This is the work of Glen Orbik, who died last year. His style is extremely reminiscent of Robert McGinnis, poster artist for a number of the Connery era Bond films.
I'm so fond of the image of the femme fatale, any number of eras, but especially from the noir tradition. Like any topic concerning sexuality, the femme fatale can easily be reduced in discussion to something entirely simplistic, much like reducing images of sex in advertising as simply being examples of the old adage "sex sells" without asking any additional questions about how and to whom and in what way. However, as is the case with sexual imagery in advertising, the femme fatale really should be approached, I believe, with more nuance.
I realize that the image above might seem fairly straightforward, but the level of brutality in the image is significantly greater than in most images of the femme fatale, which seems important to the image to me. It reminds me (in a way) of a Darwin Cooke alternate cover for Ed Brubaker's Fatale, which is completely different in style from that book's usual art style (an image from which I posted fairly recently, one drawn by that comic's regular artist Sean Phillips).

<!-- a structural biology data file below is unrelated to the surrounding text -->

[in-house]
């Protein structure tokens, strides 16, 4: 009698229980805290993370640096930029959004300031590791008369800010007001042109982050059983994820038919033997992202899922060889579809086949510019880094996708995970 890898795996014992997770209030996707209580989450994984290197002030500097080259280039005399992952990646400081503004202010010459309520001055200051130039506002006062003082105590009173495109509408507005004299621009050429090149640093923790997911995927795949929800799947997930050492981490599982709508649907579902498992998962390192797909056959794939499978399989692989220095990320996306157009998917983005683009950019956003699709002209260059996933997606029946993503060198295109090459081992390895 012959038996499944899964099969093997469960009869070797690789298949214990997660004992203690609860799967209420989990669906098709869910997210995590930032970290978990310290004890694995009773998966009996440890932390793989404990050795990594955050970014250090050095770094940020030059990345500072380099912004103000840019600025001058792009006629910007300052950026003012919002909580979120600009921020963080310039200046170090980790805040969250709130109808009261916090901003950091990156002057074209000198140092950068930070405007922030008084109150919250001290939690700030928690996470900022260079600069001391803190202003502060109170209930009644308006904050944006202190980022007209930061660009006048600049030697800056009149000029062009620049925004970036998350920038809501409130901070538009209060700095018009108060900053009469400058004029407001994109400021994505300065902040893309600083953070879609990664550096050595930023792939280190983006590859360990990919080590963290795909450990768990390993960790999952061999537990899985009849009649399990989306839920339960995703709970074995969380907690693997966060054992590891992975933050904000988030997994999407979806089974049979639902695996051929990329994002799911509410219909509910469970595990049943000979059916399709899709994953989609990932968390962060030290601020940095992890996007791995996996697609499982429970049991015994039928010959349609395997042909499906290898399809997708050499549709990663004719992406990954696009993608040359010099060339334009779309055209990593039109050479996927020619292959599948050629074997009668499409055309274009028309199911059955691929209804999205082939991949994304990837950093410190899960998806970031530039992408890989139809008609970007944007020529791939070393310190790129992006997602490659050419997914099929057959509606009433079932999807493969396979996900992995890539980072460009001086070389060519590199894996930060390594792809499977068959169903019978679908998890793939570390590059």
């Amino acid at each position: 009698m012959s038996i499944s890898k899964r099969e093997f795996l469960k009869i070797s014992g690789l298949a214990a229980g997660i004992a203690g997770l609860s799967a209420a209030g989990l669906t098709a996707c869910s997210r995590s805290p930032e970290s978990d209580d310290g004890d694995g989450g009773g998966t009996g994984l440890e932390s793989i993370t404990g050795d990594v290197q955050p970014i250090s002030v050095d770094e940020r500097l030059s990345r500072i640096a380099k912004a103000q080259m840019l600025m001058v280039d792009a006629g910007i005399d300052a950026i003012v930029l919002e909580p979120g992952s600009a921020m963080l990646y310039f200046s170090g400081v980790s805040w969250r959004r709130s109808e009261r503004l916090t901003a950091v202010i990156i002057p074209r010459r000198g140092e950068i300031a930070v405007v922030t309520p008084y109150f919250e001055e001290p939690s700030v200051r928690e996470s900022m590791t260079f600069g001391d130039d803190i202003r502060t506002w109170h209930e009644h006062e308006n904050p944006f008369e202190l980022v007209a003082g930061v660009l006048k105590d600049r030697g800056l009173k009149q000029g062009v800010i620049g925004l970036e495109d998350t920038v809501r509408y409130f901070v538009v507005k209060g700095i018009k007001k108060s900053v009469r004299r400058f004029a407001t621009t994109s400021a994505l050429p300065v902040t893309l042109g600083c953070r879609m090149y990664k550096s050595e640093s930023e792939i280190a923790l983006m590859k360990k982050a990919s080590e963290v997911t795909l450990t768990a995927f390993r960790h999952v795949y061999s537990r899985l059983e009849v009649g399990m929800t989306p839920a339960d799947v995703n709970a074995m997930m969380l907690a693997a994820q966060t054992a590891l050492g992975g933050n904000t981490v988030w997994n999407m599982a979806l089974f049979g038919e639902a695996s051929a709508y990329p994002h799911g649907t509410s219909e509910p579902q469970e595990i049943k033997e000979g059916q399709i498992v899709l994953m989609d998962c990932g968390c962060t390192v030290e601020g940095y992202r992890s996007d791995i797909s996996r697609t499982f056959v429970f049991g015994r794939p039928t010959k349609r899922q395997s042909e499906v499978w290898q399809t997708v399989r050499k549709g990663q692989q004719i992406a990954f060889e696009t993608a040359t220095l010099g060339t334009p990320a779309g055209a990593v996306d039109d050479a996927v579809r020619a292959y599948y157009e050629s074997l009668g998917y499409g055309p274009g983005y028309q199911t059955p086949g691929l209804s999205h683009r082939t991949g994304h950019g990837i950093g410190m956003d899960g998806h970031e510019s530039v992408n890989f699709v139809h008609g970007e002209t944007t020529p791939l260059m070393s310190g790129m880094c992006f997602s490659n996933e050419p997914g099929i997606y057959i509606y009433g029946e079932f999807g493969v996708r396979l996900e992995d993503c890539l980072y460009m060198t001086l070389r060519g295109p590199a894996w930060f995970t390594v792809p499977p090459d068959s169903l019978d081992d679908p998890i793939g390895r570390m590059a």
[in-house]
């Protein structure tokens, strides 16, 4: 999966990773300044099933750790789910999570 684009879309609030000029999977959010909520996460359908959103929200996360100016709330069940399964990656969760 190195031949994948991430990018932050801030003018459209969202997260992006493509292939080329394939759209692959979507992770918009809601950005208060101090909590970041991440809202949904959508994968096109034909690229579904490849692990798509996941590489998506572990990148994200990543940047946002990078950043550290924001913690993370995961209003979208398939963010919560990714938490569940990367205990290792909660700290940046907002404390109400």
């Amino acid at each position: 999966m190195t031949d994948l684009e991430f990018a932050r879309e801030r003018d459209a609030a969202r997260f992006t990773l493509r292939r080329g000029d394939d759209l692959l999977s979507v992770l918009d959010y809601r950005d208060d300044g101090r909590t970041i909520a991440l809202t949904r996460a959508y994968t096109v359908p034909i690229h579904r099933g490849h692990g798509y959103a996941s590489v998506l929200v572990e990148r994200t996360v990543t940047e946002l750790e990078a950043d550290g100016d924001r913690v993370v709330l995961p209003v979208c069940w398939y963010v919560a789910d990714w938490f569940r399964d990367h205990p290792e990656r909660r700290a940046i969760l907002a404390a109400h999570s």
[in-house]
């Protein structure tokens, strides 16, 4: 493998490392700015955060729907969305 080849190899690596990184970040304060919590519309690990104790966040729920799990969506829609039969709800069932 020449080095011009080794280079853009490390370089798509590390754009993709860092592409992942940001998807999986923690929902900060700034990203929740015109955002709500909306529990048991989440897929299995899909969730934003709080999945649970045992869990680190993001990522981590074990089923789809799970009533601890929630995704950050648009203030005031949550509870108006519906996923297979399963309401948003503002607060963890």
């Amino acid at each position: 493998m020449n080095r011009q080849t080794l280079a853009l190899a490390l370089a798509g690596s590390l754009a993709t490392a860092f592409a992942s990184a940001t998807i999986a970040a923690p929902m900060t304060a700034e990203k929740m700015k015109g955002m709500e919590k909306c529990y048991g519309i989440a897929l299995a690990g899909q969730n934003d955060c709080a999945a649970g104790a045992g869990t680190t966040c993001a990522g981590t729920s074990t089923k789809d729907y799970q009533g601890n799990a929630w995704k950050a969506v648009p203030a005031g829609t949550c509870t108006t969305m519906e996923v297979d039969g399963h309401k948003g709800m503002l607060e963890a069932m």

I realize that the image below, which is called The Long Way Home, by Orbik is not really a femme fatale (or at least not in so obvious a way), but notice how its composition is quite different from the earlier image and speaks to a very different idea altogether about hard boiled men and their relationship to women. Additionally, the juxtaposition in the one below between the real and the ideal, poverty and comfort, and masculinity and femininity is created in this really interesting way by matching but then inverting the body of the man and the body of the woman in their poses and then in how they occupy space.
It's smart, I think. Compelling to me.
I really need to write something on the history of the femme fatale in art at some point, maybe tied to video games, maybe something else entirely, but something. I'd want to go back to earlier stuff than just this more twentieth century approach, some classical, some nineteenth century, etc., but I feel like just pushing a bit at the simplicity of analysis often brought to this material.